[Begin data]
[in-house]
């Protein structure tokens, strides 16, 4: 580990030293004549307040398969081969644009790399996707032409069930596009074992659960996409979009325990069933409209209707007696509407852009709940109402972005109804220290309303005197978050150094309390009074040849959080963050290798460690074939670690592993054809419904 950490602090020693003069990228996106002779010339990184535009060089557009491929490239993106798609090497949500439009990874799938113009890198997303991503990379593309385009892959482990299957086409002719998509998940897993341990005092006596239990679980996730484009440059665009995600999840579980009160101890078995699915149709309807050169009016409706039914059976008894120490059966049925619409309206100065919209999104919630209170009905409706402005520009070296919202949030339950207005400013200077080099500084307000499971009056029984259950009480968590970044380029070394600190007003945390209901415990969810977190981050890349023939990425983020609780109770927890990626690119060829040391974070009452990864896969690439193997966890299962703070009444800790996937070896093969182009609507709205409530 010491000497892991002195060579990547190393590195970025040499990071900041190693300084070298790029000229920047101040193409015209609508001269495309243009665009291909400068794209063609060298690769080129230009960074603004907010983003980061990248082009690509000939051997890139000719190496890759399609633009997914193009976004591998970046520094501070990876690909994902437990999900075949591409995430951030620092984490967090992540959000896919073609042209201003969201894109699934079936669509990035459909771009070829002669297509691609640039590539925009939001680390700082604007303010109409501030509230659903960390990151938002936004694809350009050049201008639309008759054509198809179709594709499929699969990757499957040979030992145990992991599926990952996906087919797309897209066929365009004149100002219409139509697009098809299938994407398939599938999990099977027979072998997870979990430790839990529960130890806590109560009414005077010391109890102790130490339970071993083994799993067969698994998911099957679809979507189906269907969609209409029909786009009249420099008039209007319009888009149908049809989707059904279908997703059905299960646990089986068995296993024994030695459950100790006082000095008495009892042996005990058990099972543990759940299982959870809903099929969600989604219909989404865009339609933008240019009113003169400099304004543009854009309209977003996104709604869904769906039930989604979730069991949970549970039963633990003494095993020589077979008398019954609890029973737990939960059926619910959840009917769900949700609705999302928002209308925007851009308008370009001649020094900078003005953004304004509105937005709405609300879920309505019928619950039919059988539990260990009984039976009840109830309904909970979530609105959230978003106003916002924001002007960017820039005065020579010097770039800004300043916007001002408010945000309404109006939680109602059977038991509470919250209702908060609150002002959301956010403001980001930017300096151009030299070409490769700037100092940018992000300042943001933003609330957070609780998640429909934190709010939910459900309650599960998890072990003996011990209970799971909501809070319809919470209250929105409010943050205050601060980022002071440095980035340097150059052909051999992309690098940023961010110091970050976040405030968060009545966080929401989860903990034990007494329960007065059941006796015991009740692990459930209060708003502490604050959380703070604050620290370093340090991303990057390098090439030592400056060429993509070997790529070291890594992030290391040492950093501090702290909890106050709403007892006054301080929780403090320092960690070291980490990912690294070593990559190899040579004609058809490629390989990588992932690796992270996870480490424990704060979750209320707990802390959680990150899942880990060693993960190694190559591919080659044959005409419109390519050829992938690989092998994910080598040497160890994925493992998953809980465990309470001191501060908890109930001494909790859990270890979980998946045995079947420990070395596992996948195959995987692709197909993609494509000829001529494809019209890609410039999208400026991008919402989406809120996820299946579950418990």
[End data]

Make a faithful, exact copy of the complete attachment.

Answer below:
[in-house]
């Protein structure tokens, strides 16, 4: 580990030293004549307040398969081969644009790399996707032409069930596009074992659960996409979009325990069933409209209707007696509407852009709940109402972005109804220290309303005197978050150094309390009074040849959080963050290798460690074939670690592993054809419904 950490602090020693003069990228996106002779010339990184535009060089557009491929490239993106798609090497949500439009990874799938113009890198997303991503990379593309385009892959482990299957086409002719998509998940897993341990005092006596239990679980996730484009440059665009995600999840579980009160101890078995699915149709309807050169009016409706039914059976008894120490059966049925619409309206100065919209999104919630209170009905409706402005520009070296919202949030339950207005400013200077080099500084307000499971009056029984259950009480968590970044380029070394600190007003945390209901415990969810977190981050890349023939990425983020609780109770927890990626690119060829040391974070009452990864896969690439193997966890299962703070009444800790996937070896093969182009609507709205409530 010491000497892991002195060579990547190393590195970025040499990071900041190693300084070298790029000229920047101040193409015209609508001269495309243009665009291909400068794209063609060298690769080129230009960074603004907010983003980061990248082009690509000939051997890139000719190496890759399609633009997914193009976004591998970046520094501070990876690909994902437990999900075949591409995430951030620092984490967090992540959000896919073609042209201003969201894109699934079936669509990035459909771009070829002669297509691609640039590539925009939001680390700082604007303010109409501030509230659903960390990151938002936004694809350009050049201008639309008759054509198809179709594709499929699969990757499957040979030992145990992991599926990952996906087919797309897209066929365009004149100002219409139509697009098809299938994407398939599938999990099977027979072998997870979990430790839990529960130890806590109560009414005077010391109890102790130490339970071993083994799993067969698994998911099957679809979507189906269907969609209409029909786009009249420099008039209007319009888009149908049809989707059904279908997703059905299960646990089986068995296993024994030695459950100790006082000095008495009892042996005990058990099972543990759940299982959870809903099929969600989604219909989404865009339609933008240019009113003169400099304004543009854009309209977003996104709604869904769906039930989604979730069991949970549970039963633990003494095993020589077979008398019954609890029973737990939960059926619910959840009917769900949700609705999302928002209308925007851009308008370009001649020094900078003005953004304004509105937005709405609300879920309505019928619950039919059988539990260990009984039976009840109830309904909970979530609105959230978003106003916002924001002007960017820039005065020579010097770039800004300043916007001002408010945000309404109006939680109602059977038991509470919250209702908060609150002002959301956010403001980001930017300096151009030299070409490769700037100092940018992000300042943001933003609330957070609780998640429909934190709010939910459900309650599960998890072990003996011990209970799971909501809070319809919470209250929105409010943050205050601060980022002071440095980035340097150059052909051999992309690098940023961010110091970050976040405030968060009545966080929401989860903990034990007494329960007065059941006796015991009740692990459930209060708003502490604050959380703070604050620290370093340090991303990057390098090439030592400056060429993509070997790529070291890594992030290391040492950093501090702290909890106050709403007892006054301080929780403090320092960690070291980490990912690294070593990559190899040579004609058809490629390989990588992932690796992270996870480490424990704060979750209320707990802390959680990150899942880990060693993960190694190559591919080659044959005409419109390519050829992938690989092998994910080598040497160890994925493992998953809980465990309470001191501060908890109930001494909790859990270890979980998946045995079947420990070395596992996948195959995987692709197909993609494509000829001529494809019209890609410039999208400026991008919402989406809120996820299946579950418990």